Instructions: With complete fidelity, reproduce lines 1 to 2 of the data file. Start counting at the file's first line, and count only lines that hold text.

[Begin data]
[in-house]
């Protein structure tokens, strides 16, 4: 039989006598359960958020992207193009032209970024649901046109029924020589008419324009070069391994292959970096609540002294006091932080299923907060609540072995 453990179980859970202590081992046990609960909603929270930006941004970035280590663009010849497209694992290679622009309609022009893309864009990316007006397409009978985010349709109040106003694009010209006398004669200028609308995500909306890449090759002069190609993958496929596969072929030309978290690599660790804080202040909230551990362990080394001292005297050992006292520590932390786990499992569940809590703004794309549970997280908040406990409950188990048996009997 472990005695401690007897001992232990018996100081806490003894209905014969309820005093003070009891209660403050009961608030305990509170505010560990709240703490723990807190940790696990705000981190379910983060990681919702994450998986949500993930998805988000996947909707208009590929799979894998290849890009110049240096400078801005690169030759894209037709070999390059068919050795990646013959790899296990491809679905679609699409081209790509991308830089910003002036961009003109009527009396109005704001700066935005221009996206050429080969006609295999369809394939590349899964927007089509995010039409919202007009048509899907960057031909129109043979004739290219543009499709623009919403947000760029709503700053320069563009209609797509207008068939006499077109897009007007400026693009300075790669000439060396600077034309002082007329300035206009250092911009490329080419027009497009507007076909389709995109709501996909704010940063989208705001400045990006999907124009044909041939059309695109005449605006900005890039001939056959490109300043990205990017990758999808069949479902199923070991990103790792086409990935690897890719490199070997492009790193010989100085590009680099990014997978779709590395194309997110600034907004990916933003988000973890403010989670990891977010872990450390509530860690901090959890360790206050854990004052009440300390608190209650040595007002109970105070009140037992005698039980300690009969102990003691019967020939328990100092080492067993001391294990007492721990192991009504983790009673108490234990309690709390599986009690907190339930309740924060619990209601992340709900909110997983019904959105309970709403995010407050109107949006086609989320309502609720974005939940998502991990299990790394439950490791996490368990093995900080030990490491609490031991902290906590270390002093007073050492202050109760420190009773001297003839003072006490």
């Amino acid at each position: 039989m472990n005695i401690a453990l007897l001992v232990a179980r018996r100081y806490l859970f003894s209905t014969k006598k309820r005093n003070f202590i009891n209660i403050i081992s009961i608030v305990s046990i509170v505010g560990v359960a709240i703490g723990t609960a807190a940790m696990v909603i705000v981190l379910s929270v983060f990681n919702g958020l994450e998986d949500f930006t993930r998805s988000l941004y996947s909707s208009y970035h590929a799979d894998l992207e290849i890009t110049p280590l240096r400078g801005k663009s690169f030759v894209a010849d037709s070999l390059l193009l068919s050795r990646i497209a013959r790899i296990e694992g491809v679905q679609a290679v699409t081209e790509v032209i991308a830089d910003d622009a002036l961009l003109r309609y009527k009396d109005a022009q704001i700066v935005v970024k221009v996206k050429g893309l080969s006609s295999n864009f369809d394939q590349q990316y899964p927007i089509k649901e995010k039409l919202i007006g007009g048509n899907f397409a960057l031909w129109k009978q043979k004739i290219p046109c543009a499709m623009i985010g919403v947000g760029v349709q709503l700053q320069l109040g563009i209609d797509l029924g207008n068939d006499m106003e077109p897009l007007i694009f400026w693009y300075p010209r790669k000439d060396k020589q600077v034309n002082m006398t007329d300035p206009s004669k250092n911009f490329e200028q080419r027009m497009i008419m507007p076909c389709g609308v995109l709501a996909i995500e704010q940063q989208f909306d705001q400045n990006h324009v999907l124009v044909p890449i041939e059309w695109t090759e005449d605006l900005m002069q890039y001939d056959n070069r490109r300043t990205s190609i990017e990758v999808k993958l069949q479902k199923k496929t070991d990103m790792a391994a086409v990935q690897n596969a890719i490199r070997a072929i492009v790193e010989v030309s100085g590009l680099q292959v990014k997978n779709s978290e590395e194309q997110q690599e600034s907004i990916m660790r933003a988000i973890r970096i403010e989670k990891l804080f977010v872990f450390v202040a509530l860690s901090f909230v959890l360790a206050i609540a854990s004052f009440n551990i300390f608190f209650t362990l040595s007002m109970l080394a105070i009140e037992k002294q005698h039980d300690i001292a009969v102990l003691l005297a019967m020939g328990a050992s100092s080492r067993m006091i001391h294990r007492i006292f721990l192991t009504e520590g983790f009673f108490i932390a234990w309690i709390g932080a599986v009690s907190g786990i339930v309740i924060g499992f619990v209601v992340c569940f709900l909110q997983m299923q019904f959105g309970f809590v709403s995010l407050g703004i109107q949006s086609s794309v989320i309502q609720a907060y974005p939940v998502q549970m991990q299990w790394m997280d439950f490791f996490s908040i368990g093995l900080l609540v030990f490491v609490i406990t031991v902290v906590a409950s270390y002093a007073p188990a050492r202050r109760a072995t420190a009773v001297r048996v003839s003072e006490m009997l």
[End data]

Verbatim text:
[in-house]
């Protein structure tokens, strides 16, 4: 039989006598359960958020992207193009032209970024649901046109029924020589008419324009070069391994292959970096609540002294006091932080299923907060609540072995 453990179980859970202590081992046990609960909603929270930006941004970035280590663009010849497209694992290679622009309609022009893309864009990316007006397409009978985010349709109040106003694009010209006398004669200028609308995500909306890449090759002069190609993958496929596969072929030309978290690599660790804080202040909230551990362990080394001292005297050992006292520590932390786990499992569940809590703004794309549970997280908040406990409950188990048996009997 472990005695401690007897001992232990018996100081806490003894209905014969309820005093003070009891209660403050009961608030305990509170505010560990709240703490723990807190940790696990705000981190379910983060990681919702994450998986949500993930998805988000996947909707208009590929799979894998290849890009110049240096400078801005690169030759894209037709070999390059068919050795990646013959790899296990491809679905679609699409081209790509991308830089910003002036961009003109009527009396109005704001700066935005221009996206050429080969006609295999369809394939590349899964927007089509995010039409919202007009048509899907960057031909129109043979004739290219543009499709623009919403947000760029709503700053320069563009209609797509207008068939006499077109897009007007400026693009300075790669000439060396600077034309002082007329300035206009250092911009490329080419027009497009507007076909389709995109709501996909704010940063989208705001400045990006999907124009044909041939059309695109005449605006900005890039001939056959490109300043990205990017990758999808069949479902199923070991990103790792086409990935690897890719490199070997492009790193010989100085590009680099990014997978779709590395194309997110600034907004990916933003988000973890403010989670990891977010872990450390509530860690901090959890360790206050854990004052009440300390608190209650040595007002109970105070009140037992005698039980300690009969102990003691019967020939328990100092080492067993001391294990007492721990192991009504983790009673108490234990309690709390599986009690907190339930309740924060619990209601992340709900909110997983019904959105309970709403995010407050109107949006086609989320309502609720974005939940998502991990299990790394439950490791996490368990093995900080030990490491609490031991902290906590270390002093007073050492202050109760420190009773001297003839003072006490």